AZED CROSSWORD 110
1. F. R. Palmer: Such as rope and gravity will settle (anag. incl. g, & lit.).
2. H. R. Sanders: Aglow with Persil, wrung, ready to be hung on the line (anag.).
3. D. P. M. Michael: Coming to the nub, in Orwell a pig’s revolutionary (anag.; ref. Animal Farm; nub = gallows).
C. Allen Baker: Not the kind for whom rope will sag slackly (anag.).
F. D. H. Atkinson: Like one composing his imminent epitaph violently ‘Slew. Gaol. R.I.P.’ (anag.).
Rev C. M. Broun: Material for hanging goes poorly with pattern of wall – and there’s a tear in it (rip in anag.).
J. G. Chilvers: Rope will sag; this chap will straighten it (anag.).
A. L. Dennis: After 8 pints draw me off more and I spew drunkenly. Ready to take last drop? (gall. + anag. incl. (m)or(e)).
Cdr H. H. L. Dickson: Liable to be suspended? Possible result of slag pile row (anag.).
F. D. Gardiner: How beheaded pillagers could have been otherwise regarded (anag. less h, & lit.).
N. C. Goddard: I’m ready for the drop – will rope sag free? (anag.).
S. Goldie: Rope will sag; this guy alters that (anag.).
E. M. Hornby: Such as rope with gravity will disastrously dispatch (anag. incl. g, & lit.).
R. Jacks: Pears will go rotten. Get ready for tree with no fruit (anag.).
A. Lawrie: Criminal brought back by law is, when in need of tombstone inscription and rope’s end (lag (rev.) low’s RIP e, & lit.).
A. D. Legge: With loose rein we gallop, sir, like highwaymen of yore (anag.).
Mrs P. M. V. Lloyd: Treat such a character as he deserves and you’ll find rope will sag horribly (anag.).
D. F. Manley: ‘Will sag, rope being tight – like Dooley’s head? (anag.; ref. song ‘Tom D.’; tight = drunk).
H. W. Massingham: Ketch made adequate knots for such swelling – i.e. prow’s weathered (gall + anag.; ref. Jack K.).
R. H. Maynard: Will rope sag loosely for such a one? No, tighten! (anag.).
C. J. Morse: Returned convict loose in Gorbals, about to do some slashing – must be this (lag (rev.)+ rip in lowse, & lit.).
H. L. Rhodes: Ready for a drop? A peg, swill or shake? (anag.).
D. J. Short: Rope will sag under strain – from one who is this? (anag. & lit.).
T. A. J. Spencer: Reorganization of G.P.O. – all wires ready to be dispatched (anag.).
F. B. Stubbs: Slip low gear clumsily – liable to elimination from the race (anag.).
J. B. Sweeting: Wise galloper? Not ’e! Crooked – that was Turpin! (anag. less e).
J. Thorpe: Gravity permits rest in peace – at end of rope for such as this (g allows RIP e, & lit.).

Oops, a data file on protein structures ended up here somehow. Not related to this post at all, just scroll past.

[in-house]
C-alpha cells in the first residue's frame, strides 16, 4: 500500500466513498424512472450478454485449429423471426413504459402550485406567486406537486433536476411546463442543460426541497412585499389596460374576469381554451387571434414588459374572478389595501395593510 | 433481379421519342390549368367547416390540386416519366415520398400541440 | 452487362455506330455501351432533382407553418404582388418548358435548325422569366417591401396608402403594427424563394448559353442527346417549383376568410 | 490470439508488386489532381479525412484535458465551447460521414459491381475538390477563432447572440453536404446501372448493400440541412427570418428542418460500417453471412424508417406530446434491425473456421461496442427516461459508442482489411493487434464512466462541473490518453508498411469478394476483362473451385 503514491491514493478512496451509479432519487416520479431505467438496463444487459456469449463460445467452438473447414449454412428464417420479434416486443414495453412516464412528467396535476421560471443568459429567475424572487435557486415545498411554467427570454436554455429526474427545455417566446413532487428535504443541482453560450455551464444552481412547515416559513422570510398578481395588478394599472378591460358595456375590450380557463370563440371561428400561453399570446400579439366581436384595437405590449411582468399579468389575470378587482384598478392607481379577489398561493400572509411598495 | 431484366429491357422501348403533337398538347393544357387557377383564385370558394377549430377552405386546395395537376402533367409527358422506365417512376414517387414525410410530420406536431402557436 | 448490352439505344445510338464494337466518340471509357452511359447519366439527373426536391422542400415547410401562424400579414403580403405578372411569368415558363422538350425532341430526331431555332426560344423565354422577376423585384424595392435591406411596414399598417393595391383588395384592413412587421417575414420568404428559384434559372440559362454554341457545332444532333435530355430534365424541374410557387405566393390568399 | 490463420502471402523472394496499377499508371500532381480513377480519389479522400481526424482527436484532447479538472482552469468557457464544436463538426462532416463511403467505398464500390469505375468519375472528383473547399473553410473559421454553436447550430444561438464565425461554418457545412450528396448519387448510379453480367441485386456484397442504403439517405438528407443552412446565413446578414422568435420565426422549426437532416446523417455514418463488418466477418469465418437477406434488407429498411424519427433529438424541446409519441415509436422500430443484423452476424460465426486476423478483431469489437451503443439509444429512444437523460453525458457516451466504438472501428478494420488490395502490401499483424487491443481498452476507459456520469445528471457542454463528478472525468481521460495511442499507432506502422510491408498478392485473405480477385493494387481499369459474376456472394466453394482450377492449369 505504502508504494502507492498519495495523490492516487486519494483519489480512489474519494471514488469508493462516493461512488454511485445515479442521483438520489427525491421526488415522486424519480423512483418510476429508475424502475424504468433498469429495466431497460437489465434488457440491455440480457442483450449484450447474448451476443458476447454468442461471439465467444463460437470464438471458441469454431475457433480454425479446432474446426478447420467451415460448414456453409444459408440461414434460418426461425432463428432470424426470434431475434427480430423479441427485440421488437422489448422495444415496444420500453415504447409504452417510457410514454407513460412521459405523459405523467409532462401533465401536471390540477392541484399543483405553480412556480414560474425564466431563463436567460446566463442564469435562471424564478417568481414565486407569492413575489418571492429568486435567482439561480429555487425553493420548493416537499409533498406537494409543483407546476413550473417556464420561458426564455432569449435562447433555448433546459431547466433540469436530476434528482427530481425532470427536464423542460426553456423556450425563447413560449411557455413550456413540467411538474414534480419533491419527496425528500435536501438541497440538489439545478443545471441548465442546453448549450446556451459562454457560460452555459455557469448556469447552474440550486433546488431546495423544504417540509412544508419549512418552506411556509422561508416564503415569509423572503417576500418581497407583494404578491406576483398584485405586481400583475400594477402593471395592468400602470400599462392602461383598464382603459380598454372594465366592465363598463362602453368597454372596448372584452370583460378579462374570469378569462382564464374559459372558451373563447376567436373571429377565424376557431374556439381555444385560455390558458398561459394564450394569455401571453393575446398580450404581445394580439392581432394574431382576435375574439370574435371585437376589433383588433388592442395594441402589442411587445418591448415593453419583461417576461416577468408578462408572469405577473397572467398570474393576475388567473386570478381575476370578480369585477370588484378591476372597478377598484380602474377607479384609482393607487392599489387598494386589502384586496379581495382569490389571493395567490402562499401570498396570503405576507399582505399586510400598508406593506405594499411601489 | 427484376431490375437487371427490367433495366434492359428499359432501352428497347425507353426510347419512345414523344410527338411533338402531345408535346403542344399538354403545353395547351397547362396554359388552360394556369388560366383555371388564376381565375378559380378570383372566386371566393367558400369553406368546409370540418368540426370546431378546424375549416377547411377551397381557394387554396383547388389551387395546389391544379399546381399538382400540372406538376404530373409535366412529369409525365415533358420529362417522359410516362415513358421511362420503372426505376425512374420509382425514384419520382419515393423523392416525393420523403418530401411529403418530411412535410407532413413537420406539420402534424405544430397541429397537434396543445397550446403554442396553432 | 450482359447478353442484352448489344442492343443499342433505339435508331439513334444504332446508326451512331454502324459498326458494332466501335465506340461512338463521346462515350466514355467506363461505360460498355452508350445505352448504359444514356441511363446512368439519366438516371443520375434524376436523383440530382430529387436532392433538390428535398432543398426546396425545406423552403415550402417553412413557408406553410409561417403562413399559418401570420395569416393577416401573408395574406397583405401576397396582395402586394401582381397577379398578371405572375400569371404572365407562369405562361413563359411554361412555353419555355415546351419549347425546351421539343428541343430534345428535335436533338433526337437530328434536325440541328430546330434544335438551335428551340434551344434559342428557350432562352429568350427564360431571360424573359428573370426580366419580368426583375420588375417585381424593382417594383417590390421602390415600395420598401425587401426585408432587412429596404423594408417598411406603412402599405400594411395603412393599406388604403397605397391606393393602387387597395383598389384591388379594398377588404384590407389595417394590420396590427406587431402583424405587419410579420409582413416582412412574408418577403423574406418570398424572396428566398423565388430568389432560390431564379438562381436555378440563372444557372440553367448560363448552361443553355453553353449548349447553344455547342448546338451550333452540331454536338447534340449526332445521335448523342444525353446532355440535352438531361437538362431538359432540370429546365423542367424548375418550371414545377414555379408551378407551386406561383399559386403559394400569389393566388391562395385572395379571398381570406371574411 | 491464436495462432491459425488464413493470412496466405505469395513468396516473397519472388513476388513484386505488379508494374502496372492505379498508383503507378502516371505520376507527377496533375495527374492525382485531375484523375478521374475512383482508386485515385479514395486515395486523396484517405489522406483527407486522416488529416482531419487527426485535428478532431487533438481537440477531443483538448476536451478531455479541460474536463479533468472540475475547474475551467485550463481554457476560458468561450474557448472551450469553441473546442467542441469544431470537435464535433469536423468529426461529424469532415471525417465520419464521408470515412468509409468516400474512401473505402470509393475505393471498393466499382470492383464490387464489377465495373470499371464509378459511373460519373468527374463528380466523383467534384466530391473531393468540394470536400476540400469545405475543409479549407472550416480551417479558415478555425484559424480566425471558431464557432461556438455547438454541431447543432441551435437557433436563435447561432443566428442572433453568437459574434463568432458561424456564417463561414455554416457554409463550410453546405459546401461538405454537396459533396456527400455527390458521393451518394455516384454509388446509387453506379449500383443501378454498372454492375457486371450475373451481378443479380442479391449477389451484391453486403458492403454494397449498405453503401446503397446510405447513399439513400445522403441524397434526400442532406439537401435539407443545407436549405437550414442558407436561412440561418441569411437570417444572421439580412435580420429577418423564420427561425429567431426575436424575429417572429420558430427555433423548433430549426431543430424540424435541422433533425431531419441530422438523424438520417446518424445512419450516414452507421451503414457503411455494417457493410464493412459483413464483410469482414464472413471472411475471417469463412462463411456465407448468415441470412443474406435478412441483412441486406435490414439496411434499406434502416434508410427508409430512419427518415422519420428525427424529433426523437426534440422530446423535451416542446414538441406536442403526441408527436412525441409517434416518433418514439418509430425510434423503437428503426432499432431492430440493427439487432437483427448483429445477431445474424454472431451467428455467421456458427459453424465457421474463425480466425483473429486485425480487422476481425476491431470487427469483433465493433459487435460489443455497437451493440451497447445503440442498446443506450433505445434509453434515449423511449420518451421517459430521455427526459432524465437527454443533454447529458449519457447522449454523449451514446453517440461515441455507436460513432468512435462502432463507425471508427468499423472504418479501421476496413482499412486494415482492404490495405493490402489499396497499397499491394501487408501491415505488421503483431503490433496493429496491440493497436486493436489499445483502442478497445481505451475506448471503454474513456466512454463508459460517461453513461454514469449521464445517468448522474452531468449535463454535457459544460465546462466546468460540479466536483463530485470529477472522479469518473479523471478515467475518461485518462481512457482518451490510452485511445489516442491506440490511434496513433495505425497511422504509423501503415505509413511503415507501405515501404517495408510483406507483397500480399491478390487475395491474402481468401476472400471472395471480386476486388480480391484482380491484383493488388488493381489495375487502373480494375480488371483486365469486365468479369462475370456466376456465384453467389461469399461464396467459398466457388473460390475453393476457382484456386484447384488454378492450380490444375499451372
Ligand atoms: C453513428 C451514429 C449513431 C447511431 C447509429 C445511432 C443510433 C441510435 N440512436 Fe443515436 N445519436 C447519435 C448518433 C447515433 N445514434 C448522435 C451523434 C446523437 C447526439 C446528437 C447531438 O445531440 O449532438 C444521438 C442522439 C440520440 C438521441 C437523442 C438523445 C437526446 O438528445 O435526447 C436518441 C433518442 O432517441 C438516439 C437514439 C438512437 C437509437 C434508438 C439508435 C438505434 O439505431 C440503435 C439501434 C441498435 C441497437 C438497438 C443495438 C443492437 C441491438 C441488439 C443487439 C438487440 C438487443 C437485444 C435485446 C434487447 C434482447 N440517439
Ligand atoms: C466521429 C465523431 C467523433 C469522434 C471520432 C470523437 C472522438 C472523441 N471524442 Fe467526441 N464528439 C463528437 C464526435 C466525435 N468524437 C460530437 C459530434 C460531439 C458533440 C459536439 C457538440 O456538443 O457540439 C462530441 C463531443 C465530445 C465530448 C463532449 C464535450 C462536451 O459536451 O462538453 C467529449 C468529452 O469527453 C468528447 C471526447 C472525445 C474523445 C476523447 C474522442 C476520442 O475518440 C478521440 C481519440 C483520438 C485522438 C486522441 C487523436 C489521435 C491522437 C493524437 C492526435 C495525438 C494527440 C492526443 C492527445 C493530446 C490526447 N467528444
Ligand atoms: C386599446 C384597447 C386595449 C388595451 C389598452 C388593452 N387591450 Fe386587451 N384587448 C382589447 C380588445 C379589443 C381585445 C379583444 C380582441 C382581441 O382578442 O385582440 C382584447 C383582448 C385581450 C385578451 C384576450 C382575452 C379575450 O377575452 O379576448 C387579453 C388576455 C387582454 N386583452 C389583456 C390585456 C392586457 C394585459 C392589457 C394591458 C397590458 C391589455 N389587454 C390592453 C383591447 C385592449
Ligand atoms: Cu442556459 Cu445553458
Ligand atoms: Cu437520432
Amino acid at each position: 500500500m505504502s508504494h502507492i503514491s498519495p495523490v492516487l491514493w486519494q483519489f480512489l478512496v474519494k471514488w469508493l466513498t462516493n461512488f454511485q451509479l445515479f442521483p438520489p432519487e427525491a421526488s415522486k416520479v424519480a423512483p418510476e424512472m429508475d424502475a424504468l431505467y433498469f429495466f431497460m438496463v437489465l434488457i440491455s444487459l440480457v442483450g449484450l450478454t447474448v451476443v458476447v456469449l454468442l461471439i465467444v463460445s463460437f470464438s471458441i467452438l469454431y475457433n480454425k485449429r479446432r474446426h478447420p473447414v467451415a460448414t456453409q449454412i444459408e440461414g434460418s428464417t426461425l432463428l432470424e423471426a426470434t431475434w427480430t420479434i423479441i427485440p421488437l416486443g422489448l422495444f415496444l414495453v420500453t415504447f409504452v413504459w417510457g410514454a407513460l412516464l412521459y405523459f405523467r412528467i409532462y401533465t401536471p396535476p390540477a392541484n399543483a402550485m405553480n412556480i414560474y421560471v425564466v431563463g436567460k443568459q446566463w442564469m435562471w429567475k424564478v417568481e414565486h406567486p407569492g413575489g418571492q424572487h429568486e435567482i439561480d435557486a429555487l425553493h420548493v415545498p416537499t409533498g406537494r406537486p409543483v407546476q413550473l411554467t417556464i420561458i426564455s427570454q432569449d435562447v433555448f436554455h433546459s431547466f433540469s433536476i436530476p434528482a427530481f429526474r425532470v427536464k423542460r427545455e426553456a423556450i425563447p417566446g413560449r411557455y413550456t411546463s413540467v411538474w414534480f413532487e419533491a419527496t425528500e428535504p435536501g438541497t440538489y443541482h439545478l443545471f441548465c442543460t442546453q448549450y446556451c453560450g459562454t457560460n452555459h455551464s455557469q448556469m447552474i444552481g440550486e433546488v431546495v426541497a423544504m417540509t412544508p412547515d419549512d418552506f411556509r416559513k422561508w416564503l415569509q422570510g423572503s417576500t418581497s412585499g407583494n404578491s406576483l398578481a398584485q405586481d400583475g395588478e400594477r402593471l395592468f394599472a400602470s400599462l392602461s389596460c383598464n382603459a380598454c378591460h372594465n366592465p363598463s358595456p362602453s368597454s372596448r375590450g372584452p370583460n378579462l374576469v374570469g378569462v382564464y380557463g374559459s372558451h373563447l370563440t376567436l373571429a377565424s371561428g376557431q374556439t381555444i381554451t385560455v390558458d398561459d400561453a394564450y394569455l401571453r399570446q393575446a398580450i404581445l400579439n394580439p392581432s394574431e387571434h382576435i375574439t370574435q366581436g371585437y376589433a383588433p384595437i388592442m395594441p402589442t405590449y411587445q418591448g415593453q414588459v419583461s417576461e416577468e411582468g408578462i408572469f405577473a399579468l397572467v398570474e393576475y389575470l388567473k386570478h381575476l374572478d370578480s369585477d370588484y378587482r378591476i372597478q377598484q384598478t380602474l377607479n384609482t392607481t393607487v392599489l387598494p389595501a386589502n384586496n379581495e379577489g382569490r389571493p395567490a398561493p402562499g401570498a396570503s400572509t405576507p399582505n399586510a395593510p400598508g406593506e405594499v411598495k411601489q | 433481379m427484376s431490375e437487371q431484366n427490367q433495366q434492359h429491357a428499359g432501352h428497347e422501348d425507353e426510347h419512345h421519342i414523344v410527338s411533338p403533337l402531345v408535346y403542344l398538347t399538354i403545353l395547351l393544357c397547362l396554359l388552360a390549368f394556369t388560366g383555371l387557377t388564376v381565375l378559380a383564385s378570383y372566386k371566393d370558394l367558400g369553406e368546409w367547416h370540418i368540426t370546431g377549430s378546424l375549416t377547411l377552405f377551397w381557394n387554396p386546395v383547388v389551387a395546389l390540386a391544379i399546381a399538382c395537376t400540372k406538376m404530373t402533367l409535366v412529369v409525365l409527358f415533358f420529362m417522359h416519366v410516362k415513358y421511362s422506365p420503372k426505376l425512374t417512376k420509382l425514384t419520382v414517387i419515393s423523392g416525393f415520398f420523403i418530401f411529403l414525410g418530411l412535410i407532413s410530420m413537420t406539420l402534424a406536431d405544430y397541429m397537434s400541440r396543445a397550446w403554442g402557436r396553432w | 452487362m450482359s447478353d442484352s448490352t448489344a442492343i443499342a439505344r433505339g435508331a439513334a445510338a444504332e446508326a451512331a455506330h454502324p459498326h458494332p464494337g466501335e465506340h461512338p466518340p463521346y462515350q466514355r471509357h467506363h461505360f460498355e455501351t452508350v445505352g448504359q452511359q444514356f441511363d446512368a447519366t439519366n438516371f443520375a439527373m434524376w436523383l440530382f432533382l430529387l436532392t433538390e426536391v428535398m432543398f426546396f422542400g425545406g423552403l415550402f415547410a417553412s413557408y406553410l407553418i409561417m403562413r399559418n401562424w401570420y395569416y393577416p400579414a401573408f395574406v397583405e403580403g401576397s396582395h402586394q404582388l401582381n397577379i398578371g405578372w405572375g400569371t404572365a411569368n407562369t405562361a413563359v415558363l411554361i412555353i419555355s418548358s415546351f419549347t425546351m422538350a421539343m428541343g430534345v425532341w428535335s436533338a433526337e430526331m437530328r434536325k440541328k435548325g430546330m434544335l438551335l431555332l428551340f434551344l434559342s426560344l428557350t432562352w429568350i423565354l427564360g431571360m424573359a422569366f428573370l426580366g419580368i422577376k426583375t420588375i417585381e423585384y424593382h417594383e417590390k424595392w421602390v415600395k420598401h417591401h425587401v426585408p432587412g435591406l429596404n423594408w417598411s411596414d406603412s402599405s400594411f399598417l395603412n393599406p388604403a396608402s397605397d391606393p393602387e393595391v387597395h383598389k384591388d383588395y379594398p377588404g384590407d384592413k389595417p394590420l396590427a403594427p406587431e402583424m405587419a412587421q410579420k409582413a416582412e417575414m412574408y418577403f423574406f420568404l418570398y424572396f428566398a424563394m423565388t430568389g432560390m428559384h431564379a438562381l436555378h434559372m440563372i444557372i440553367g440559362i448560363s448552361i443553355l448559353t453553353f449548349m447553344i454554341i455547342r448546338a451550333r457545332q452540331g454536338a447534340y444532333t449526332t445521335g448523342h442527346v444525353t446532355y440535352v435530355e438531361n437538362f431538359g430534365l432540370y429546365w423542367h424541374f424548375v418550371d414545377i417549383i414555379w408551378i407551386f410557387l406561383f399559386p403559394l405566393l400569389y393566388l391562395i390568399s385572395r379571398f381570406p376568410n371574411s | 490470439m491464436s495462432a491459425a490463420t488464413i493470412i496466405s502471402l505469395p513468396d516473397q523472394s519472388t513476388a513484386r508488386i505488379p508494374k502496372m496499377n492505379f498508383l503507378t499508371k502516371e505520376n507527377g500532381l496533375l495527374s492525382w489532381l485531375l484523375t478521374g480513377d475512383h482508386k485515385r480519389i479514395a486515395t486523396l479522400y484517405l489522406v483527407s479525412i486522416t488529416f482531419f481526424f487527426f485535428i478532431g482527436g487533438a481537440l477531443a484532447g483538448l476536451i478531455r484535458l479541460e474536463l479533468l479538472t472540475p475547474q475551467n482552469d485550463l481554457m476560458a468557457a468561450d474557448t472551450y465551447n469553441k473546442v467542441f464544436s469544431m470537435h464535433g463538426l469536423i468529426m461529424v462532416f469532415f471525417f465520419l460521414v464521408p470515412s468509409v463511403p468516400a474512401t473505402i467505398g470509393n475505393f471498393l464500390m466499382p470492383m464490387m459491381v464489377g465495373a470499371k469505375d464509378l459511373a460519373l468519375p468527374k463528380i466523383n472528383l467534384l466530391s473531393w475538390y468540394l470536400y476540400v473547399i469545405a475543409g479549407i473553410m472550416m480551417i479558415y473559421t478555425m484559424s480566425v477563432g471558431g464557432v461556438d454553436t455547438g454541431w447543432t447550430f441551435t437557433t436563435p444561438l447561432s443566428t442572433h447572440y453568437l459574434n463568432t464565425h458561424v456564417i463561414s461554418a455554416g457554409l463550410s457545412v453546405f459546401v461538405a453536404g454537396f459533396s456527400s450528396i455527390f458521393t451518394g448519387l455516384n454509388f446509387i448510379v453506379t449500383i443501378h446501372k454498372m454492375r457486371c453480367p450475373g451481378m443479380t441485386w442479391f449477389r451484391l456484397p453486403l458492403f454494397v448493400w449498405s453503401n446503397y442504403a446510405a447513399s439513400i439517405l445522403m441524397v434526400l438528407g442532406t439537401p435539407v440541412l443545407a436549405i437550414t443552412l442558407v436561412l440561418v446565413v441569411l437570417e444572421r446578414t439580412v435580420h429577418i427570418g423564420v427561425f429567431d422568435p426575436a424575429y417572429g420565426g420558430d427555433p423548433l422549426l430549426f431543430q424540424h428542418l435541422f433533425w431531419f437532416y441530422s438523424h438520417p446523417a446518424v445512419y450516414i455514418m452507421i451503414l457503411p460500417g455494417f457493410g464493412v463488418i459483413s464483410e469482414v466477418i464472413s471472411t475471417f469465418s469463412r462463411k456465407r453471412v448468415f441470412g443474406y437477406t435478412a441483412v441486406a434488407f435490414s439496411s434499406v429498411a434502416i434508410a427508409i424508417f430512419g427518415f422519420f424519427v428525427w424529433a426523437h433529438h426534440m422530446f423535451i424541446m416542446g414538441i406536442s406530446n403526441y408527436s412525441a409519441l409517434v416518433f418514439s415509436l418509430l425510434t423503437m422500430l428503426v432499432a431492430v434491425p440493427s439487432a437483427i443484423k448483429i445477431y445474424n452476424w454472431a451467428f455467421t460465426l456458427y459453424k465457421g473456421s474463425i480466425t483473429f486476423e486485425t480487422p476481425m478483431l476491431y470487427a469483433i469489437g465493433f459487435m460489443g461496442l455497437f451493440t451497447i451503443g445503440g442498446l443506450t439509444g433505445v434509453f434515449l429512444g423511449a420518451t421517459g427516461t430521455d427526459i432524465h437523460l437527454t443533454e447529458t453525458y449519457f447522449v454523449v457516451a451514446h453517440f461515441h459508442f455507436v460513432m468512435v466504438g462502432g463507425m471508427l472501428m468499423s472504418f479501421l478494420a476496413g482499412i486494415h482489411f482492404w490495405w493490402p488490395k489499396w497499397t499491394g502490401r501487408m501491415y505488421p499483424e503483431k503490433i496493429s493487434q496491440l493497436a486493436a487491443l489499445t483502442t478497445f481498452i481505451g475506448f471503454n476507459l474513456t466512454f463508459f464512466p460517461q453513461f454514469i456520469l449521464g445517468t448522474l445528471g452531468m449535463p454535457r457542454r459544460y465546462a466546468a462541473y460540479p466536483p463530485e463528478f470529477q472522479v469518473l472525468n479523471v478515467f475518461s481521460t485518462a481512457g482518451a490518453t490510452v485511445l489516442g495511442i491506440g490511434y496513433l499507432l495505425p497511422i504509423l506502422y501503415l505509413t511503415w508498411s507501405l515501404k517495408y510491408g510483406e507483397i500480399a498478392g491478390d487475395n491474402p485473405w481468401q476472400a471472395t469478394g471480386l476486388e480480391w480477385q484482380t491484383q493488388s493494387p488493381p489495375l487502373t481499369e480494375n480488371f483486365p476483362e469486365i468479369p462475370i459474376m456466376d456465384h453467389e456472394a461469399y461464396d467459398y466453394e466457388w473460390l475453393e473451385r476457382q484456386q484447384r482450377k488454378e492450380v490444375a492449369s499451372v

Miss E. Ward: Will rope sag? Possibly, if you’re this! (anag. & lit.).
E. Akenhead, G. R. Bagley, Col P. S. Baines, Mrs P. A. Bax, A. J. Bulman, C. O. Butcher, E. Chalkley, C. A. Clarke, T. Clement, M. Coates, J. Dromey, Miss G. Emberson, Miss L. Eveleigh, H. R. Feather, J. A. Fincken, B. Franco, M. A. Furman, P. R. Garlick, D. J. Hennings, A. Hodgson, S. H. Jarvis, R. E. Kimmons, J. R. Kirby, D. P. Leggatt, H. R. Lockhart, D. M. Macarthur, Mrs S. M. Macpherson, S. M. Mansell, C. F. Martin, C. G. Millin, A. C. Morrison, R. S. Morse, F. Moss, R. A. Mostyn, L. W. G. Oxley, Dr R. J. Palmer, R. F. Pardoe, S. L. Paton, W. H. Pegram, M. L. Perkins, C. S. M. Pott, Mrs D. M. C. Prichard, H. Rainger, D. R. Robinson, T. E. Sanders, Dr W. I. D. Scott, W. K. M. Slimmings, Brig R. F. E. Stoney, A. W. Taylor, J. W. Taylor, L. E. Thomas, G. A. Tomlinson, J. Treleaven, A. E. Watts, Mrs M. P. Webber, Rev D. J. C. Weber, C. E. Williams, L. C. Wright.
About 525 entries, no noticeable mistakes. A very nicely varied bunch, with anagrams predominating, although variations on ‘lets in clutch’ were also popular. No one who used this managed to achieve a definition part outstanding enough to qualify for more than an HC, I’m afraid, though some were close.
Here is a further random selection of clues which failed to make the lists above with some explanation of why not. ‘Vulture hangs around. Lets in predictable violent death.’ The definition part (last three words) can only indicate a noun. Gallows-ripe is an adjective. And the clue doesn’t mean very much as it stands. ‘Ready to suspend search north of the border – bard may frighten south initially.’ ‘Bard may frighten’ cannot mean ‘a Shakespearian word for frighten’ (gallow); there is no indication that GALLOW-S is to appear before RIPE (initially can’t do double duty); and ‘suspend’ is a transitive verb. ‘Revitalised ill ape grows ready to swing.’ Quite sound and almost made the lists. I was just a bit dubious about ‘revitalised’ as indicating an anagram. ‘Frighten the silly fairy on the point of being strung up.’ (gallow + S + pen (anag.)). ‘Silly fairy’ is an indirect anagram. I don’t care for ‘point’ meaning compass point – there are too many. ‘On = after’ is stretching it a bit, and the isolated ‘of’ performs no function. ‘Lets in clutch. Now for suspension? Not before time.’ It’s unclear (to me at least) what part of speech is indicated; ‘now’ is unnecessarily misleading, I feel.
I must here confess that arithmetic has never been my forte. A number of eagle-eyed vigilantes have spotted errors in last month’s honours list for which I apologise unreservedly. Messrs. Kirby (one prize, 5 VHCs) and Manley (2, 3) should move up into sixth place, equal with Mr. Morse, relegating to ninth equal Messrs. Massingham and Stubbs, Brig Stoney and Rev Westbrook. In addition Messrs. Burge (1, 3) and Gardiner (2, 1) join the group on five points at thirteenth equal.
One solver also objected to my putting the cornett ‘amid the reeds’. Subsequent research reveals that though a woodwind instrument the cornett probably never had a reed in the mouthpiece. It may still have been found amid the reeds, Moses-like, but I admit to carelessness. Sorry.